3. Discipline for whining. With our older children, we actually went through verses where we read that God doesn’t like grumbling, He prefers cheerful obedience, etc. and then we hold them to that standard. With the younger children, the discipline usually comes if they are not yielding to the coaching. Of course, some older children need that coaching first, also.

    4. Respond to their voices. This is the hardest for me because I tend to get lost in my thoughts and tune everything out. But children often start whining for the same reason adults start yelling–they don’t think anyone is listening to them.

    I hope that helps!

    For a lot of these issues, I have kept an eye out at my church for families that seem to have a handle on the issue, and then interrogated the mother until she gave me her secrets! πŸ™‚

  • Reply Naomi February 5, 2011 at 11:56 pm

    There are so many good habits to be taught – not to touch, stop when I say, come when I call, stay in your bed, etc., etc. But you quantified it all in one clear habit that is at the root of it all! This really helps me focus on what is important with my little one and helps me better communicate that to other Mommies who are also looking for answers. When you say ‘cheerful’, that obviously includes not whining – which is something I’m continually working on with my 3yo. Do you have any insight on how to train them out of whining? How do you get the cheerful part aside from not giving them what they want?

  • Reply Brandy @ Afterthoughts February 4, 2011 at 6:12 pm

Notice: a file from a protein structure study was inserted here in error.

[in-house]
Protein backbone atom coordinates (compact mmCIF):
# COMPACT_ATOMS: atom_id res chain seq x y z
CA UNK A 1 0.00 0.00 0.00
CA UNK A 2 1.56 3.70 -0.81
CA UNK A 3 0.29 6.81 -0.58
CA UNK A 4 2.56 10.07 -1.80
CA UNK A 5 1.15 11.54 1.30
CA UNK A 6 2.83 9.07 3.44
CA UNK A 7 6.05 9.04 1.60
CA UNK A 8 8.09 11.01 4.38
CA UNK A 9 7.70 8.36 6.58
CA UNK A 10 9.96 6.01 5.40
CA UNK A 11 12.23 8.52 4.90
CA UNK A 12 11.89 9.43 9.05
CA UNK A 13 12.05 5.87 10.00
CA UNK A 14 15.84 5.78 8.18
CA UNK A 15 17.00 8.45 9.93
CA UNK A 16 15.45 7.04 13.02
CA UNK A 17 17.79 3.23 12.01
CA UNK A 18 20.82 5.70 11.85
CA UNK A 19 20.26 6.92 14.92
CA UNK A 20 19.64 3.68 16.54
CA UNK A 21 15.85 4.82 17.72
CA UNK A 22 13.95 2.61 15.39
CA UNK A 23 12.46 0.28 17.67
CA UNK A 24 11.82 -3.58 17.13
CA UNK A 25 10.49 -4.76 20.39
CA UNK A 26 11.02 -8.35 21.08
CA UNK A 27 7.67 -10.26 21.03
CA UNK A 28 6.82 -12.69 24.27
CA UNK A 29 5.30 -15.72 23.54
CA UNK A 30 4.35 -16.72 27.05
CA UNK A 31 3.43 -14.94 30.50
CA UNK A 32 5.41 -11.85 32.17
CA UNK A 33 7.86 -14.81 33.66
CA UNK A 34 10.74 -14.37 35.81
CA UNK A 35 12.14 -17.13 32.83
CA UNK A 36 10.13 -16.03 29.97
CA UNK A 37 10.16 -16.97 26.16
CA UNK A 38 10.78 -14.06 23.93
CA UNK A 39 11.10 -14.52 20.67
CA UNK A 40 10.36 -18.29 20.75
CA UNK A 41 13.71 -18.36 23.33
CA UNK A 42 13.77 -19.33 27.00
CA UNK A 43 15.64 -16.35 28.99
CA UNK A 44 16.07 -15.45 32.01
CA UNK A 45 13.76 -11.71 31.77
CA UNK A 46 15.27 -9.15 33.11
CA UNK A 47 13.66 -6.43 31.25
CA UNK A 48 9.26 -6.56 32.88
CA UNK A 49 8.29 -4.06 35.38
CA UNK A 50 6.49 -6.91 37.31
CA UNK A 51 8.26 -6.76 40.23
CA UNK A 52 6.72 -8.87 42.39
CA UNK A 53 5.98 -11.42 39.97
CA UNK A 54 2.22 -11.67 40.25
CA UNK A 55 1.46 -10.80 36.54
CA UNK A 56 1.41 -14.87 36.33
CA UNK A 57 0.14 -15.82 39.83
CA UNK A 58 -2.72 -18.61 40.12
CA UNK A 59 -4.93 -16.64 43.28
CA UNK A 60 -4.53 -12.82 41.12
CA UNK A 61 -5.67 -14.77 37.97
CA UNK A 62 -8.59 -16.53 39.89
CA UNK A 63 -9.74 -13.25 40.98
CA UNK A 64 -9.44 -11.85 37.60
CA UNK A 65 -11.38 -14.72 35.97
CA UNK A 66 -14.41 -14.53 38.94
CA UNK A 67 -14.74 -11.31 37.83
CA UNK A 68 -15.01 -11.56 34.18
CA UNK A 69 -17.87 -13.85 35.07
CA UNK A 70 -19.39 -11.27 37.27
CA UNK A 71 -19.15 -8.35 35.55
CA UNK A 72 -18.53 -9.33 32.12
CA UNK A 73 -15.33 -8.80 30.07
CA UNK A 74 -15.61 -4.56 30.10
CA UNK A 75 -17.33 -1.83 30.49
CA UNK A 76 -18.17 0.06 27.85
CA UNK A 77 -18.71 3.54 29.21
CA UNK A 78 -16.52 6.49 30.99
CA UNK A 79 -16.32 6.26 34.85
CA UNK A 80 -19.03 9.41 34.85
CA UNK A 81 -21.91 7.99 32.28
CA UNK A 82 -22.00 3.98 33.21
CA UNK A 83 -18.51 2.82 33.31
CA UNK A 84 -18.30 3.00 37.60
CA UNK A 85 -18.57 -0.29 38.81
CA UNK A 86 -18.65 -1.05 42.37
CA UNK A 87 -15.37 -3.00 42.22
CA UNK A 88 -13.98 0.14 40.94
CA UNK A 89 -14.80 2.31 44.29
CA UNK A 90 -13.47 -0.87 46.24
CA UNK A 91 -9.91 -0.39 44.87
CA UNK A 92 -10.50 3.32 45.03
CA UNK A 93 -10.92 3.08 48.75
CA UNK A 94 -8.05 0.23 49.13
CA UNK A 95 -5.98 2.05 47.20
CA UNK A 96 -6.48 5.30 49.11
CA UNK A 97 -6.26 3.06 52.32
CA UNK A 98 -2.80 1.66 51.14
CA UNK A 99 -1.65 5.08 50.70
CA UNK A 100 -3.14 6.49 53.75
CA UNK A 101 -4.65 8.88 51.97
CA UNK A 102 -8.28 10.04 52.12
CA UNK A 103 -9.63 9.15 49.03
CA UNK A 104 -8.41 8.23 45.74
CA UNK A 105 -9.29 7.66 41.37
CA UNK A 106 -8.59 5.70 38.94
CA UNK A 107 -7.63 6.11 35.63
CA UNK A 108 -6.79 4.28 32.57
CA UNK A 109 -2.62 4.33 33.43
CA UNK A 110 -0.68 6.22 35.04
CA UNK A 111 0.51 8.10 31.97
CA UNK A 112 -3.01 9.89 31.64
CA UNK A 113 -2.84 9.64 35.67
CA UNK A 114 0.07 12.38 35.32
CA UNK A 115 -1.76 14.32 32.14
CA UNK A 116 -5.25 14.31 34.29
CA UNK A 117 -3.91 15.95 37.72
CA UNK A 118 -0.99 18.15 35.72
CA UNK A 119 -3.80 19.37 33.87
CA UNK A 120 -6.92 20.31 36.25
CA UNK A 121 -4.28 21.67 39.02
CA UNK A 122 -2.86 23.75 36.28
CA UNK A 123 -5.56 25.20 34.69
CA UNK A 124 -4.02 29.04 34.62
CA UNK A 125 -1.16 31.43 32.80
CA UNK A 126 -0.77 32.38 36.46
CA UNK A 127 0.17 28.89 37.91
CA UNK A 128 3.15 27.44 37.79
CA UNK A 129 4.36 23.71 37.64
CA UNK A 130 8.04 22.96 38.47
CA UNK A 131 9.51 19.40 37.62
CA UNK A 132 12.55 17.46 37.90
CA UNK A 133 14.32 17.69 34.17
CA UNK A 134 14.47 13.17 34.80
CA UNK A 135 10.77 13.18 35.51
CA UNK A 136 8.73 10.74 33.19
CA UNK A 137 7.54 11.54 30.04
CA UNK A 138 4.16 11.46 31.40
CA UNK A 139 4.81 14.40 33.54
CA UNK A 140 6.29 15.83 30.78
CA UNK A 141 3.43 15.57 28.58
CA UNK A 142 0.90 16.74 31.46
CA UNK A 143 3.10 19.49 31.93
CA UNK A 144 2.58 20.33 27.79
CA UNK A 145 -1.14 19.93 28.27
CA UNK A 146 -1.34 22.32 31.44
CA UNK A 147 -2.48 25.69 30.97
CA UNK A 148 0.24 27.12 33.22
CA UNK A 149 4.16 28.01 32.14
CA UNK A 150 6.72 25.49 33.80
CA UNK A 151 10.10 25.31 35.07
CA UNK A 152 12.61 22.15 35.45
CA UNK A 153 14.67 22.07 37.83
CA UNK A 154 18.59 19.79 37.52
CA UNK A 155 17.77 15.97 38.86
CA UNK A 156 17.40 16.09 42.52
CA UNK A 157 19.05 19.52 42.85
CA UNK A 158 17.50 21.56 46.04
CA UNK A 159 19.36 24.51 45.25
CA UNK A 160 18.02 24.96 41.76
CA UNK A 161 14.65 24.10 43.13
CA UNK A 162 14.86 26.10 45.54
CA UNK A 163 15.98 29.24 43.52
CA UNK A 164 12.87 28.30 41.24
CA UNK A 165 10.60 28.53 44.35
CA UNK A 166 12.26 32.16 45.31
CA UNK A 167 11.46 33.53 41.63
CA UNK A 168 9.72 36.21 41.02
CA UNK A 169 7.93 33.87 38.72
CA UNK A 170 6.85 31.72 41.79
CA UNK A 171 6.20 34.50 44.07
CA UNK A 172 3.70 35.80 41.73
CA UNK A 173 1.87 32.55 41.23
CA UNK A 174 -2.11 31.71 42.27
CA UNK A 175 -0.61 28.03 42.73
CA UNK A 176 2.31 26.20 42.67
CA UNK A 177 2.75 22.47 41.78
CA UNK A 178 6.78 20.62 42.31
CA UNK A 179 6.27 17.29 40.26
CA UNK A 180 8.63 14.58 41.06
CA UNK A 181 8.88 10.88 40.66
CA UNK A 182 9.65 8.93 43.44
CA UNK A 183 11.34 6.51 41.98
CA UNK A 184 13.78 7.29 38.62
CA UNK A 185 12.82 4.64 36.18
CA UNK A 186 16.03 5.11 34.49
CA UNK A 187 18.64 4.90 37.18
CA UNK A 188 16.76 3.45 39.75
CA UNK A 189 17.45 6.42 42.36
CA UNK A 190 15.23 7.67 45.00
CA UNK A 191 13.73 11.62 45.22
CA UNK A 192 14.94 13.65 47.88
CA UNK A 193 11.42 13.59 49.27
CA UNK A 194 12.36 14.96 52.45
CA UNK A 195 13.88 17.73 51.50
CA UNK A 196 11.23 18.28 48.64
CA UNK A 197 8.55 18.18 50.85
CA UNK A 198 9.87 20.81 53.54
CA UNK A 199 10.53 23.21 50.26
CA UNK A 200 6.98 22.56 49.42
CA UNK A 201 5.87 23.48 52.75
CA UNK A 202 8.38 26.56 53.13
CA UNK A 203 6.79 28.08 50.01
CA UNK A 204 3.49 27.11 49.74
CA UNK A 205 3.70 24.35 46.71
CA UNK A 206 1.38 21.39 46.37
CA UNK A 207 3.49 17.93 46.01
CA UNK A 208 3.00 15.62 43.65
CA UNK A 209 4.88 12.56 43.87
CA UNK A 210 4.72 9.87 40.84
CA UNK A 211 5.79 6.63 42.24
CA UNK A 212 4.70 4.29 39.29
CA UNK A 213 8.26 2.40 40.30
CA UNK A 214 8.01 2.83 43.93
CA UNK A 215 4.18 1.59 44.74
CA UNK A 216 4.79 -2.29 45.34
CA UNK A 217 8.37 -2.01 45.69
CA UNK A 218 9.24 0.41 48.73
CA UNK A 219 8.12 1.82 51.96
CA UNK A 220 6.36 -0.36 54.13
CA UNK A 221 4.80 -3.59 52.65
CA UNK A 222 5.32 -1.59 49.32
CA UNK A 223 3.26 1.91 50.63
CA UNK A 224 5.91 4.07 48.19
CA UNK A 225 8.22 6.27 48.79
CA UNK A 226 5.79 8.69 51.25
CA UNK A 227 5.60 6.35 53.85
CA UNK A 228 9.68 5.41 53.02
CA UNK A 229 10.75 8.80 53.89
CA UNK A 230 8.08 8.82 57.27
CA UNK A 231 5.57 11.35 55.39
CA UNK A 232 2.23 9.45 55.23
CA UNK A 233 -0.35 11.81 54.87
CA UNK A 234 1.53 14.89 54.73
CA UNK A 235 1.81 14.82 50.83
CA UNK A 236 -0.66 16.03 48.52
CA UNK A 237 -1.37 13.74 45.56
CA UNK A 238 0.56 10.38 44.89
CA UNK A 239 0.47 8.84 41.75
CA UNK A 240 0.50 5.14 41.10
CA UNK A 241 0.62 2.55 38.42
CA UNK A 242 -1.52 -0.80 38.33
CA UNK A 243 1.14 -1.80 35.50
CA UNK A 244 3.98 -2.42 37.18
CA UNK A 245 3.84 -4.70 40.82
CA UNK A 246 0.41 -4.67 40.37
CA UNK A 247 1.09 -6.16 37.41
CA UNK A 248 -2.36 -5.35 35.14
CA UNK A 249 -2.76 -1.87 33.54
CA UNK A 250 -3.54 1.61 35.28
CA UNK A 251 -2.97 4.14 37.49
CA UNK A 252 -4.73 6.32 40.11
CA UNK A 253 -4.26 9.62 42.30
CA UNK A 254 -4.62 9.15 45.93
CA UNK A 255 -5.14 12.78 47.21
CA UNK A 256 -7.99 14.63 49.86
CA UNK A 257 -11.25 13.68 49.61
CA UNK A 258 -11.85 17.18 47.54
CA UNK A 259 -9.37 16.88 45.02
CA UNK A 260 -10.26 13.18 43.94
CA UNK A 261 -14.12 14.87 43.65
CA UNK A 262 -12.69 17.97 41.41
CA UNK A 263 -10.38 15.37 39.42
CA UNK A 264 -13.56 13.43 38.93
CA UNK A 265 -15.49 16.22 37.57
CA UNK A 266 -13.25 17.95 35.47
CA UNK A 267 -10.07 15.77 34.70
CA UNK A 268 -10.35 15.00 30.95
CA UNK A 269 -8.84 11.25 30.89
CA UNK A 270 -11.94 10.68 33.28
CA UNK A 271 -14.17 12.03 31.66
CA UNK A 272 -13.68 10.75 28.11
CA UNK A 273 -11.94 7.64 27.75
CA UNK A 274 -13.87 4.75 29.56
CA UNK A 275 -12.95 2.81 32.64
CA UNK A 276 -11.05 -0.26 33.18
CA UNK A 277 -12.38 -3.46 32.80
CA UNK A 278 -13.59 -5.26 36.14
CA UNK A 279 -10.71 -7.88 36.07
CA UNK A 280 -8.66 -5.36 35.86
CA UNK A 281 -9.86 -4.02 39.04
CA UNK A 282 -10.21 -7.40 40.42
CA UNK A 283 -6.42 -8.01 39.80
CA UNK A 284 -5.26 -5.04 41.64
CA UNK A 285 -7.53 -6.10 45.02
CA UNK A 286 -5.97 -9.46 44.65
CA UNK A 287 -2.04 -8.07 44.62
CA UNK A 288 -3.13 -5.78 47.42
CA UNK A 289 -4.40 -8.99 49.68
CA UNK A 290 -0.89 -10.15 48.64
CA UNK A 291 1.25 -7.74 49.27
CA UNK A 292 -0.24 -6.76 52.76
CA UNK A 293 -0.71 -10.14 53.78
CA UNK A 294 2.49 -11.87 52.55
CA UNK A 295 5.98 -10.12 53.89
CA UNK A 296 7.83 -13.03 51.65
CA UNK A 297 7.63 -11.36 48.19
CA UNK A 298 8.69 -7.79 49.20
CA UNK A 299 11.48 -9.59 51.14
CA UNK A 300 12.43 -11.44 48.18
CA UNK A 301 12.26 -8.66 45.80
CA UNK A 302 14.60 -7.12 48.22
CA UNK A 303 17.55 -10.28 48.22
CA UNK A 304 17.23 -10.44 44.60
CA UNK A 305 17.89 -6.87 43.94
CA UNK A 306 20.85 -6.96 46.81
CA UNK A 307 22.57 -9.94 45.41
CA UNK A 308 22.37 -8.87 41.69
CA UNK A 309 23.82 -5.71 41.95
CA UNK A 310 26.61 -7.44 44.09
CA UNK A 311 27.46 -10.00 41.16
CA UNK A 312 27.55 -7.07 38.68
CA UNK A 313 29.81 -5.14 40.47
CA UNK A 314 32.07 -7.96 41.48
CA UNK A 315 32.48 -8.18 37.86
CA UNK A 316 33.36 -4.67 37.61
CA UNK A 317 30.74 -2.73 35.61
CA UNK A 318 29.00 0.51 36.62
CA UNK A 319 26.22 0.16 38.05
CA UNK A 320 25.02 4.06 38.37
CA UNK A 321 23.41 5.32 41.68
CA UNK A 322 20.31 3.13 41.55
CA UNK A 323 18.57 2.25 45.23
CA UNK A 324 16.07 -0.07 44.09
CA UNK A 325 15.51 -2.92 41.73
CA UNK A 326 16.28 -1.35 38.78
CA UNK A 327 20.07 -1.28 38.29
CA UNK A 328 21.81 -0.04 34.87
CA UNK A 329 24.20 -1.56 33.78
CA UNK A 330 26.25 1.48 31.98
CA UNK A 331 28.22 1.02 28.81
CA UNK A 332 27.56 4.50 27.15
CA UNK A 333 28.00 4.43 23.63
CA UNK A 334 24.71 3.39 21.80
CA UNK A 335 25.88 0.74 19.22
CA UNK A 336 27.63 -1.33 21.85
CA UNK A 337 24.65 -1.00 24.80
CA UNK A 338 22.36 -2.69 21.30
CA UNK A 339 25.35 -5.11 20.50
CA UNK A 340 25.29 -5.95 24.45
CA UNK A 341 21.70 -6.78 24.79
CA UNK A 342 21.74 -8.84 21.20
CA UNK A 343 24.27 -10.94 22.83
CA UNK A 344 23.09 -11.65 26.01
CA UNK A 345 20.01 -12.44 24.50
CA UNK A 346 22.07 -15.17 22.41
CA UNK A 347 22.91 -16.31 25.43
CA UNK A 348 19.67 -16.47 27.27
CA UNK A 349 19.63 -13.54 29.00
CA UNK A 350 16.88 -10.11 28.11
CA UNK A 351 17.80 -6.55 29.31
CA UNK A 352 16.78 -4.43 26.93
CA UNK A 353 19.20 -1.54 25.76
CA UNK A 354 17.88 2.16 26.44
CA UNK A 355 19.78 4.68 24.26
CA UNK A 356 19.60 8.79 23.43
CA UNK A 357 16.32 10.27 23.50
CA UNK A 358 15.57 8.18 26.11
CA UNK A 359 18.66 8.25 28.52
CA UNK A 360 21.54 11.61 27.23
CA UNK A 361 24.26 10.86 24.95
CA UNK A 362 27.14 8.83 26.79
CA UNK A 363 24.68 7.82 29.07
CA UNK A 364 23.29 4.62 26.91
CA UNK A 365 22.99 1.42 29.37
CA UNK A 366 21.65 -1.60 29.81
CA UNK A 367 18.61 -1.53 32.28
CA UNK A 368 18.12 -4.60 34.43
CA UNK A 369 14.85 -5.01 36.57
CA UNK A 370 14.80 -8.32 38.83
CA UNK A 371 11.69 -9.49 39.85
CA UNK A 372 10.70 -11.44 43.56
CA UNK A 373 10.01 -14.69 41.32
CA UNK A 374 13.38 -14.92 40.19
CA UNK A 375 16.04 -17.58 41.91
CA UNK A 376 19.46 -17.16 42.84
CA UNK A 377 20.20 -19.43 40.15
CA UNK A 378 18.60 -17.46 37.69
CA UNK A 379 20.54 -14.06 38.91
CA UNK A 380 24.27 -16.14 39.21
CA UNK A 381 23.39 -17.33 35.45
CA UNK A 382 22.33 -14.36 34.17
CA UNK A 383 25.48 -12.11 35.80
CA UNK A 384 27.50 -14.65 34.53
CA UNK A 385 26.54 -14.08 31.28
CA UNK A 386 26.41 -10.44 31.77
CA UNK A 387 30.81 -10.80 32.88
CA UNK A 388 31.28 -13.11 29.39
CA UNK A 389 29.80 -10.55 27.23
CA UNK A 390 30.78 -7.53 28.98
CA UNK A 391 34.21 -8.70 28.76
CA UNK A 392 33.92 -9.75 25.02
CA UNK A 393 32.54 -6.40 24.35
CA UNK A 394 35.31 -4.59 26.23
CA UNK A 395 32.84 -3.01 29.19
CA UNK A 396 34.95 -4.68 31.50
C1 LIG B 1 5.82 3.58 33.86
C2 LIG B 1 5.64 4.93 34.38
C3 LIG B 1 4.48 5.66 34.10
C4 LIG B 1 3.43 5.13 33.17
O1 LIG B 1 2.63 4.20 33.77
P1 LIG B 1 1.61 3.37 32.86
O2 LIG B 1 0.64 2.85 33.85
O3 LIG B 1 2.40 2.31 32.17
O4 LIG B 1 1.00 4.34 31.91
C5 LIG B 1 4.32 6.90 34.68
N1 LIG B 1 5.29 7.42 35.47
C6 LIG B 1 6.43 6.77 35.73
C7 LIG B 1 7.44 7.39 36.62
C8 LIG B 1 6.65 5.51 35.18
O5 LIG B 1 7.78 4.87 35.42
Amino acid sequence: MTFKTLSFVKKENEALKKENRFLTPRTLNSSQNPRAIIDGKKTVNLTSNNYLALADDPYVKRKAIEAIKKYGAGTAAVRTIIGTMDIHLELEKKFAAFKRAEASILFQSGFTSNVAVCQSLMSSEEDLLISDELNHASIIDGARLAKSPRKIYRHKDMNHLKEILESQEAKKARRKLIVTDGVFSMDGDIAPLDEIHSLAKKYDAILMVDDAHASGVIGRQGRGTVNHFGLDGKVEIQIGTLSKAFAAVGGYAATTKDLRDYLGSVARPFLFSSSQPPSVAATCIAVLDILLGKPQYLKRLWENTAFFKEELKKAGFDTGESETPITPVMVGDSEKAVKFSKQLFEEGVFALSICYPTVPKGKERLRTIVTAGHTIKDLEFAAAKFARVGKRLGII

A kick in the pants for me, too, Dawn. It is amazing to me how quickly I can forget the things I have learned.

    KM, You are at a very hard point! Do you think he’d sleep in a sling so that you can accomplish both goals? I had one that did that and it was very handy.

    Pam, Thanks. πŸ™‚ I have one right now doing that, too. Actually, he is doing something I’ve never had before–being naughty for the sake of the reaction he gets from his audience (the other children, who laugh at his antics). Sometimes I have to go laugh before I dish out consequences!

  • Reply Pam... February 4, 2011 at 3:41 am

    Yay for Brandy, the brave women who dares to go places many people are afraid to go! You are so right. Smooth and easy days…freedom and joy come from weeding out those little foxes that spoil the vines. I currently have a little one pushing some buttons. (But he’s so cute…!) We call them attitude adjustments, and sometimes it’s the mom who needs one! (don’t you wish there were little adjustment knobs on us?) LOL!

  • Reply Kansas Mom February 3, 2011 at 10:40 pm

    Oh, how I struggle with this! I’ll be holding the baby while he naps when Second Daughter does something she should not and I have to decide…which is worse: letting her get away with it or waking the baby who then will not nap and will make the rest of the day miserable.

  • Reply dawn February 3, 2011 at 6:47 pm

    A much needed reminder (and kick in the pants) for me. Thanks, Brandy.

  • Reply Mystie February 3, 2011 at 6:34 pm

    Amen and amen!